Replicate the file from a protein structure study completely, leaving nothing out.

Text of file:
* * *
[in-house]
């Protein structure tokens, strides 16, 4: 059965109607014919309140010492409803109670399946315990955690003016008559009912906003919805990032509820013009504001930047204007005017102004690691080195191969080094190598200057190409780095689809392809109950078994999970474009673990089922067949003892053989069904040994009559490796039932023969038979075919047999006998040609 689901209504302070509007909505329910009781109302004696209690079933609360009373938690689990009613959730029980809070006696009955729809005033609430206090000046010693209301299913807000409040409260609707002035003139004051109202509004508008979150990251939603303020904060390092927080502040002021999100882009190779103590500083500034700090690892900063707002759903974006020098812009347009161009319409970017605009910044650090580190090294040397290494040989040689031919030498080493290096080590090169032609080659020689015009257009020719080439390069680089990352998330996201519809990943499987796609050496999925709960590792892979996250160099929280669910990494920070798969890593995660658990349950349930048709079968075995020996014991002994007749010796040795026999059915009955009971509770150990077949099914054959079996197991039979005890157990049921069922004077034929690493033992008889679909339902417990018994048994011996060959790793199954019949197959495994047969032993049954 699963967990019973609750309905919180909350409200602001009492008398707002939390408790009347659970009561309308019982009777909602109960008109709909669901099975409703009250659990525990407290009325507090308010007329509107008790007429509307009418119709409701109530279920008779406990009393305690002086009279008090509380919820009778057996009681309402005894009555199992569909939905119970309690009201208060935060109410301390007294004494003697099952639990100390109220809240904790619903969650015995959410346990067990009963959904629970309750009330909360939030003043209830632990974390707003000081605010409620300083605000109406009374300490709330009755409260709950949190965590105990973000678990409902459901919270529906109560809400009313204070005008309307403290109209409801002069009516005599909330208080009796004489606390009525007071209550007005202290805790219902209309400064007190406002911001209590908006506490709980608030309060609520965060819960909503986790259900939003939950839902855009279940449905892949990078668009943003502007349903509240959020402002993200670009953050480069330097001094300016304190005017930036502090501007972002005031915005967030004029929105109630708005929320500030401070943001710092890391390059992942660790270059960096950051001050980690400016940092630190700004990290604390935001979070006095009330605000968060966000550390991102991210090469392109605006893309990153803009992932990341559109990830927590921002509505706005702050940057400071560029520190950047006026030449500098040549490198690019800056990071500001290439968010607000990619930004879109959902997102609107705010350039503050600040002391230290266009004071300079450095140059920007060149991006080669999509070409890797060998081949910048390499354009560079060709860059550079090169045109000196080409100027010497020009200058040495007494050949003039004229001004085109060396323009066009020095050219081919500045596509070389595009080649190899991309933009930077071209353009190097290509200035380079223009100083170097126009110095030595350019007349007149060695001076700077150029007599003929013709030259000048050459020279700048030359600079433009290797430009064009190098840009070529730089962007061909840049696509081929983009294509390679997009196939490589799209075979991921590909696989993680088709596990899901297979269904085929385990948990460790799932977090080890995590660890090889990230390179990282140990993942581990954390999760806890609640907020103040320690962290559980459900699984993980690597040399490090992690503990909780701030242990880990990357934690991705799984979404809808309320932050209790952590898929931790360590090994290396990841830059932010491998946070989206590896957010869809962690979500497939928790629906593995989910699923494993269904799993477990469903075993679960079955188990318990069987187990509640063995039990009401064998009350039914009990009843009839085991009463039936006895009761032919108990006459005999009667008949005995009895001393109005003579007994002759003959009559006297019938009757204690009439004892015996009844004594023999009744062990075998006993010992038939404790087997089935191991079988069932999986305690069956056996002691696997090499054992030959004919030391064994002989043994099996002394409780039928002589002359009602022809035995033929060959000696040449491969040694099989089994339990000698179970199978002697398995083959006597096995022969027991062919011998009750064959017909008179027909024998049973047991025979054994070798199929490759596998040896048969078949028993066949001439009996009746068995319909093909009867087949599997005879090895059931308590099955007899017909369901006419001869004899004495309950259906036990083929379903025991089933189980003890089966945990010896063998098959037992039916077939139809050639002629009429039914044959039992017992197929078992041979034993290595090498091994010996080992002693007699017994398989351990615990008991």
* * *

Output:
[in-house]
């Protein structure tokens, strides 16, 4: 059965109607014919309140010492409803109670399946315990955690003016008559009912906003919805990032509820013009504001930047204007005017102004690691080195191969080094190598200057190409780095689809392809109950078994999970474009673990089922067949003892053989069904040994009559490796039932023969038979075919047999006998040609 689901209504302070509007909505329910009781109302004696209690079933609360009373938690689990009613959730029980809070006696009955729809005033609430206090000046010693209301299913807000409040409260609707002035003139004051109202509004508008979150990251939603303020904060390092927080502040002021999100882009190779103590500083500034700090690892900063707002759903974006020098812009347009161009319409970017605009910044650090580190090294040397290494040989040689031919030498080493290096080590090169032609080659020689015009257009020719080439390069680089990352998330996201519809990943499987796609050496999925709960590792892979996250160099929280669910990494920070798969890593995660658990349950349930048709079968075995020996014991002994007749010796040795026999059915009955009971509770150990077949099914054959079996197991039979005890157990049921069922004077034929690493033992008889679909339902417990018994048994011996060959790793199954019949197959495994047969032993049954 699963967990019973609750309905919180909350409200602001009492008398707002939390408790009347659970009561309308019982009777909602109960008109709909669901099975409703009250659990525990407290009325507090308010007329509107008790007429509307009418119709409701109530279920008779406990009393305690002086009279008090509380919820009778057996009681309402005894009555199992569909939905119970309690009201208060935060109410301390007294004494003697099952639990100390109220809240904790619903969650015995959410346990067990009963959904629970309750009330909360939030003043209830632990974390707003000081605010409620300083605000109406009374300490709330009755409260709950949190965590105990973000678990409902459901919270529906109560809400009313204070005008309307403290109209409801002069009516005599909330208080009796004489606390009525007071209550007005202290805790219902209309400064007190406002911001209590908006506490709980608030309060609520965060819960909503986790259900939003939950839902855009279940449905892949990078668009943003502007349903509240959020402002993200670009953050480069330097001094300016304190005017930036502090501007972002005031915005967030004029929105109630708005929320500030401070943001710092890391390059992942660790270059960096950051001050980690400016940092630190700004990290604390935001979070006095009330605000968060966000550390991102991210090469392109605006893309990153803009992932990341559109990830927590921002509505706005702050940057400071560029520190950047006026030449500098040549490198690019800056990071500001290439968010607000990619930004879109959902997102609107705010350039503050600040002391230290266009004071300079450095140059920007060149991006080669999509070409890797060998081949910048390499354009560079060709860059550079090169045109000196080409100027010497020009200058040495007494050949003039004229001004085109060396323009066009020095050219081919500045596509070389595009080649190899991309933009930077071209353009190097290509200035380079223009100083170097126009110095030595350019007349007149060695001076700077150029007599003929013709030259000048050459020279700048030359600079433009290797430009064009190098840009070529730089962007061909840049696509081929983009294509390679997009196939490589799209075979991921590909696989993680088709596990899901297979269904085929385990948990460790799932977090080890995590660890090889990230390179990282140990993942581990954390999760806890609640907020103040320690962290559980459900699984993980690597040399490090992690503990909780701030242990880990990357934690991705799984979404809808309320932050209790952590898929931790360590090994290396990841830059932010491998946070989206590896957010869809962690979500497939928790629906593995989910699923494993269904799993477990469903075993679960079955188990318990069987187990509640063995039990009401064998009350039914009990009843009839085991009463039936006895009761032919108990006459005999009667008949005995009895001393109005003579007994002759003959009559006297019938009757204690009439004892015996009844004594023999009744062990075998006993010992038939404790087997089935191991079988069932999986305690069956056996002691696997090499054992030959004919030391064994002989043994099996002394409780039928002589002359009602022809035995033929060959000696040449491969040694099989089994339990000698179970199978002697398995083959006597096995022969027991062919011998009750064959017909008179027909024998049973047991025979054994070798199929490759596998040896048969078949028993066949001439009996009746068995319909093909009867087949599997005879090895059931308590099955007899017909369901006419001869004899004495309950259906036990083929379903025991089933189980003890089966945990010896063998098959037992039916077939139809050639002629009429039914044959039992017992197929078992041979034993290595090498091994010996080992002693007699017994398989351990615990008991």